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From the Enlightenment wiki:

The Enlightenment desktop shell provides an efficient yet breathtaking window manager based on the Enlightenment Foundation Libraries along with other essential desktop components like a file manager, desktop icons and widgets. It boasts an unprecedented level of theme-ability while still being capable of performing on older hardware or embedded devices.


This is comprised of both the Enlightenment window manager and Enlightenment Foundation Libraries (EFL), which provide additional desktop environment features such as a toolkit, object canvas, and abstracted objects. It has been under development since 2005, but in February 2011 the core EFLs saw their first stable 1.0 release.


Enlightenment can be installed with the package enlightenment, available in the official repositories.

You might also want to install terminology, which is an EFL based terminal emulator, and integrates well with Enlightenment.

From the AUR

Warning: Some of these PKGBUILDs use unstable development code. Use them at your own risk.

Development PKGBUILDs which download and install the very latest development code are available in the AUR as enlightenment-gitAUR and its dependencies.

The following are EFL based applications, most in early stage of development and not yet released:

Starting Enlightenment

Graphical log-in

Simply choose Enlightenment session from your favourite display manager.


Warning: Entrance is highly experimental, and does not have proper systemd support. Use it at your own risk.

Enlightenment has a new display manager called Entrance, and is available in the AUR under the entrance-gitAUR package. Entrance is quite sophisticated and its configuration is controlled by /etc/entrance.conf. It can be used by enabling entrance.service using systemd.

Starting Enlightenment manually

If you prefer to start Enlightenment manually from the console, add the following line to your ~/.xinitrc file:

exec enlightenment_start

After that Enlightenment can be launched by typing startx. See xinitrc for details.


Enlightenment has a sophisticated configuration system that can be accessed from the Main menu's Settings submenu.



Enlightenment's preferred network manager is ConnMan available in the official repositories as connman package. Follow the instructions on Connman to do the configuration.

For extended configuration, you may also install EConnman (available in AUR as econnmanAUR or econnman-gitAUR) and its associated dependencies.


You can also use networkmanager to manage your network connections. Follow the instructions on NetworkManager to do the configuration.

You probably also need network-manager-applet to help with your settings. You may want to add it to the start up programs so every time Enlightenment starts it appears on systray. For that you should go to Settings Panel -> Apps -> Startup Applications -> System and activate Network.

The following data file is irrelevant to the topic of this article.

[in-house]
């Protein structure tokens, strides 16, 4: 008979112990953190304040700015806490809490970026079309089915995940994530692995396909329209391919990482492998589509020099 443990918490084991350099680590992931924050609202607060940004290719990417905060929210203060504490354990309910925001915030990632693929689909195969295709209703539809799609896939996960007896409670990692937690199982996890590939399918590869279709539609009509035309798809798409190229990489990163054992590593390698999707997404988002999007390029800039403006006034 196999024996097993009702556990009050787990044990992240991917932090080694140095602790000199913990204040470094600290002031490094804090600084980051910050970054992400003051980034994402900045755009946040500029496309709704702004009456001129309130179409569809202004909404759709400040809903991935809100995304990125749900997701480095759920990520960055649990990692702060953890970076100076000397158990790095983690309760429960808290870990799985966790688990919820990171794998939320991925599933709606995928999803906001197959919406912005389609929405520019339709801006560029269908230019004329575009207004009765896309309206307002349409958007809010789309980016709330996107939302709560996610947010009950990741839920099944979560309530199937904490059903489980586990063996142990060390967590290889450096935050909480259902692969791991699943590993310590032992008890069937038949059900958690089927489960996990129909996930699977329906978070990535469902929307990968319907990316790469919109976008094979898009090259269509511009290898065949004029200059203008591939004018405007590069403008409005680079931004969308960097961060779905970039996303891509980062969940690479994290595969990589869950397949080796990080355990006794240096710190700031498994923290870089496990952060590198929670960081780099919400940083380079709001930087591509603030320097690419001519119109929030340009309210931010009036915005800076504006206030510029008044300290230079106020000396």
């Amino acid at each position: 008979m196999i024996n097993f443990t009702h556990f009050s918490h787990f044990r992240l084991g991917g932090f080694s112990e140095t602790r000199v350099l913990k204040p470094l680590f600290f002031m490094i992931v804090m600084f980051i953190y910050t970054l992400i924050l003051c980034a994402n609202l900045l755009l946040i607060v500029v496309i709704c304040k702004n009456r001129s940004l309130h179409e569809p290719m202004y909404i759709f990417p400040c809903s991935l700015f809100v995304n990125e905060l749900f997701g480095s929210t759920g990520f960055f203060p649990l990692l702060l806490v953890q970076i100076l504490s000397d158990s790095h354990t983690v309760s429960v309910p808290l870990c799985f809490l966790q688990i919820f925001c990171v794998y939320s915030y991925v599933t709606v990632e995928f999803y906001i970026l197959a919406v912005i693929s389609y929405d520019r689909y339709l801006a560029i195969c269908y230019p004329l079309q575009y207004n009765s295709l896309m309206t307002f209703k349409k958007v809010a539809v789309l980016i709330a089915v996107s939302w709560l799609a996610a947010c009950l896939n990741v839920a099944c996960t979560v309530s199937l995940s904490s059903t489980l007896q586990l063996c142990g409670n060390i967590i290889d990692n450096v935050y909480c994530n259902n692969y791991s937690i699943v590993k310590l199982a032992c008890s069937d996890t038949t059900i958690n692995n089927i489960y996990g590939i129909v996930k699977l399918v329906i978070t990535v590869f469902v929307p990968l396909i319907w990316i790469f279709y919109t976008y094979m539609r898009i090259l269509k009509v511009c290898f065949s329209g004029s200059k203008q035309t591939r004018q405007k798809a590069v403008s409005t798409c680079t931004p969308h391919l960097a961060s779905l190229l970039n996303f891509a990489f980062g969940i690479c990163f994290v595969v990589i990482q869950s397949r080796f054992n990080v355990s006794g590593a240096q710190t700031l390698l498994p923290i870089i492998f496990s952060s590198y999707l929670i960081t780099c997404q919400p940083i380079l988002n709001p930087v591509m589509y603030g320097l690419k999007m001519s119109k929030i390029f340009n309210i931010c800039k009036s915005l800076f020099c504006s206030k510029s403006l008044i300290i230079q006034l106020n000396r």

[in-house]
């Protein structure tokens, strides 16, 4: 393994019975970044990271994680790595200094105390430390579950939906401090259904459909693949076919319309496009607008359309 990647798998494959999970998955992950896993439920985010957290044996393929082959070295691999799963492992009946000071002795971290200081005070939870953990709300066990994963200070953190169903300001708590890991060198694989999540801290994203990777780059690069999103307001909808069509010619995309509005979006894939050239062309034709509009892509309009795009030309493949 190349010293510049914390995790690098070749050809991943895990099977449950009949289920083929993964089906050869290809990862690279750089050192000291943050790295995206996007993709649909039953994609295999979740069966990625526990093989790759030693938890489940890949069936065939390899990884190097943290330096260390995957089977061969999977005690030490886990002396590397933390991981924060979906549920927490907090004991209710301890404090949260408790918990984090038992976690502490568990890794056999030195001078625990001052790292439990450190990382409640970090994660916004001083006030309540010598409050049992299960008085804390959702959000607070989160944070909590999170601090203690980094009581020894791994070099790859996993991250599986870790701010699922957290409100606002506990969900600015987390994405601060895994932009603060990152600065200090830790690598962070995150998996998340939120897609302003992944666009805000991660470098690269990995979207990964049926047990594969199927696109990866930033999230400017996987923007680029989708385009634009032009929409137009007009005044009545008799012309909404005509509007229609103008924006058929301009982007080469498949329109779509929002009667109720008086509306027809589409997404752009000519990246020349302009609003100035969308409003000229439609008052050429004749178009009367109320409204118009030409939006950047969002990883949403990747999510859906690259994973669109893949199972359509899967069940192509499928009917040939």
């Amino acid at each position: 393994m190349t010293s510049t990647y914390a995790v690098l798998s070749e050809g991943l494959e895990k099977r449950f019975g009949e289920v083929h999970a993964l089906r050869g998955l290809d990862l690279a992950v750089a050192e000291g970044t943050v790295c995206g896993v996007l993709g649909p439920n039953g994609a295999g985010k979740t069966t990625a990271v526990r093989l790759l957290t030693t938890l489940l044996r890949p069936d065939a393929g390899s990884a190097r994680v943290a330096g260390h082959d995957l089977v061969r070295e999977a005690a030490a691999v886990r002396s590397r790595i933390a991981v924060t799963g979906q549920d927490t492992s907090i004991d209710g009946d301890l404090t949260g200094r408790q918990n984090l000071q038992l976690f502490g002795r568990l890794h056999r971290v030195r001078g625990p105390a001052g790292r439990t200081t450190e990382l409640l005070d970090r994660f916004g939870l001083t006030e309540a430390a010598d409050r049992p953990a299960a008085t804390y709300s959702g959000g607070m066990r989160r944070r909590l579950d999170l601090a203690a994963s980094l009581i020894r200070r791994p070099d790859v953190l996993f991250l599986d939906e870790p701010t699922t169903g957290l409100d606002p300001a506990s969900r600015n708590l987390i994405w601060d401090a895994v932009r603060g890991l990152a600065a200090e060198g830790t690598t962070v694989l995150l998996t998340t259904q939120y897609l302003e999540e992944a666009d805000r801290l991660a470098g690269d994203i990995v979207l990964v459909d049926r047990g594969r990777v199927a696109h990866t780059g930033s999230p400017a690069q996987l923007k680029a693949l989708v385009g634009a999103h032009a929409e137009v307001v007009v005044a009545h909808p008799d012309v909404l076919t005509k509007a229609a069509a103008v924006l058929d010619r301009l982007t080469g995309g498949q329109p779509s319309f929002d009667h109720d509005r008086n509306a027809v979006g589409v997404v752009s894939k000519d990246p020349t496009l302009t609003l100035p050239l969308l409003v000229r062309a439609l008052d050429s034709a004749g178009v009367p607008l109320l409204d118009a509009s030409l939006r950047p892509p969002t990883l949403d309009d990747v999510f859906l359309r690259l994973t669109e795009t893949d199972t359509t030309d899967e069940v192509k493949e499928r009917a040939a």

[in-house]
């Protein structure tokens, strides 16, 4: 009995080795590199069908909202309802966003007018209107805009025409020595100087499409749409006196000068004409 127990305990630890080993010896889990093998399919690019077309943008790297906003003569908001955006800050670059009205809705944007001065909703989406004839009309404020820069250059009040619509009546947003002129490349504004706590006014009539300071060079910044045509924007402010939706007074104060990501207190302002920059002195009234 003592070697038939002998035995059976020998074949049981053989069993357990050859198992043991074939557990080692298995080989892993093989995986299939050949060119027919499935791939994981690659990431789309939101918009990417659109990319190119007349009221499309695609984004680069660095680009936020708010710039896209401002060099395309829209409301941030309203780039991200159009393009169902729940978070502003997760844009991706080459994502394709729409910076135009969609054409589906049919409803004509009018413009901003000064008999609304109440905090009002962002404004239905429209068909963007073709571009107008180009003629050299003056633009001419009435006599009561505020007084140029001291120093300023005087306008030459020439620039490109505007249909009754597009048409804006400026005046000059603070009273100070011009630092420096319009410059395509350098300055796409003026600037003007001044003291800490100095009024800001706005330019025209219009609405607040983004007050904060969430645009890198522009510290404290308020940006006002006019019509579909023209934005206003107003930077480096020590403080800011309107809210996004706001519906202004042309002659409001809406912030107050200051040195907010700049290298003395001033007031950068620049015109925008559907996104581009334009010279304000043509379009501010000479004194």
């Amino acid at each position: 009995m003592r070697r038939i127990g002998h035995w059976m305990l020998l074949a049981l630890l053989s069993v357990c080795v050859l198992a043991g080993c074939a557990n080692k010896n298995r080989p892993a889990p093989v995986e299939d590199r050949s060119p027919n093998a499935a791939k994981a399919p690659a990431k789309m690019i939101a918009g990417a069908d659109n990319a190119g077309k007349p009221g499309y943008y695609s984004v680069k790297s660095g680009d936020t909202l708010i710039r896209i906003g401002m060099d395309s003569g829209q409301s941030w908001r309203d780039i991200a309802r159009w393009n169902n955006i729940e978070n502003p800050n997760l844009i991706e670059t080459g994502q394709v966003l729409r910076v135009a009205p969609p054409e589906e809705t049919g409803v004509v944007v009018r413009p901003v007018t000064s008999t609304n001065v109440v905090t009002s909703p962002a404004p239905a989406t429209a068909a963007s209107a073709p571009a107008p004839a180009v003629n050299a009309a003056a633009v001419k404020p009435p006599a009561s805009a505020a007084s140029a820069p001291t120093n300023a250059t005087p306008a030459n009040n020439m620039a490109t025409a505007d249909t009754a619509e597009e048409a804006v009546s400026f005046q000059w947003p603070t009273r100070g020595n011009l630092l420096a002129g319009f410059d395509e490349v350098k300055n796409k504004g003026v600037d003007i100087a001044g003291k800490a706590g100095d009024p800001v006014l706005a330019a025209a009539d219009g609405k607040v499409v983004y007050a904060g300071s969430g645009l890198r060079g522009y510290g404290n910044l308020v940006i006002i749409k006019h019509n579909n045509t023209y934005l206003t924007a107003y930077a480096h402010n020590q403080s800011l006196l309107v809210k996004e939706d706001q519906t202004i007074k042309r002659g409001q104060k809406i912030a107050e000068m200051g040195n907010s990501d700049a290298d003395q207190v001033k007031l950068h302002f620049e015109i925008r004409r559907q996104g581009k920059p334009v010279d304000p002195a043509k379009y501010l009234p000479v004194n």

Polkit agent

Enlightenment does not have a graphical polkit authentication agent, so if you want to access some privileged actions (e.g. mount a filesystem on a system device), you have to install one, and autostart it. For that you should go to Settings Panel -> Apps -> Startup Applications -> System and activate it.

GNOME Keyring integration

It is possible to use gnome-keyring in Enlightenment. However, at the time of writing, you need a small hack to make it work in full. First, you must tell Enlightenment to autostart gnome-keyring. For that you should go to Settings Panel -> Apps -> Startup Applications -> System and activate Certificate and Key Storage, GPG Password Agent, SSH Key Agent and "Secret Storage Service". After this, you should edit your ~/.profile and add the following:

  if [ -n "$DESKTOP_SESSION" ];then 
     # No point to start gnome-keyring-daemon if ssh-agent is not up 
     if [ -n "$SSH_AGENT_PID" ];then 
         eval $(gnome-keyring-daemon --start) 
         export SSH_AUTH_SOCK export GPG_AGENT_INFO

This should export the variables you need for your key management at your next log-in. A big thanks to [1] for finding the missing piece of the puzzle!

More information on this topic in the GNOME Keyring article.


More themes to customize the look of Enlightenment are available from:

You can install the themes (coming in .edj format) using the theme configuration dialog or by moving them to ~/.e/e/themes.

Note: Enlightenment does not provide a stable theme API, and there have been numerous theme API changes over the years, even after E17 was released. Themes that have not been updated regularly are unlikely to work.

Modules and Gadgets

Name used in enlightenment to refer to the "backing" code for a gadget.
Front-end or user interface that should help the end users of Enlightenment do something.

Many Modules provide Gadgets that can be added to your desktop or on a shelf. Some Modules (such as CPUFreq) only provide a single Gadget while others (such as Composite) provide additional features without any gadgets. Note that certain gadgets such as Systray can only be added to a shelf while others such as Moon can only be loaded on the desktop.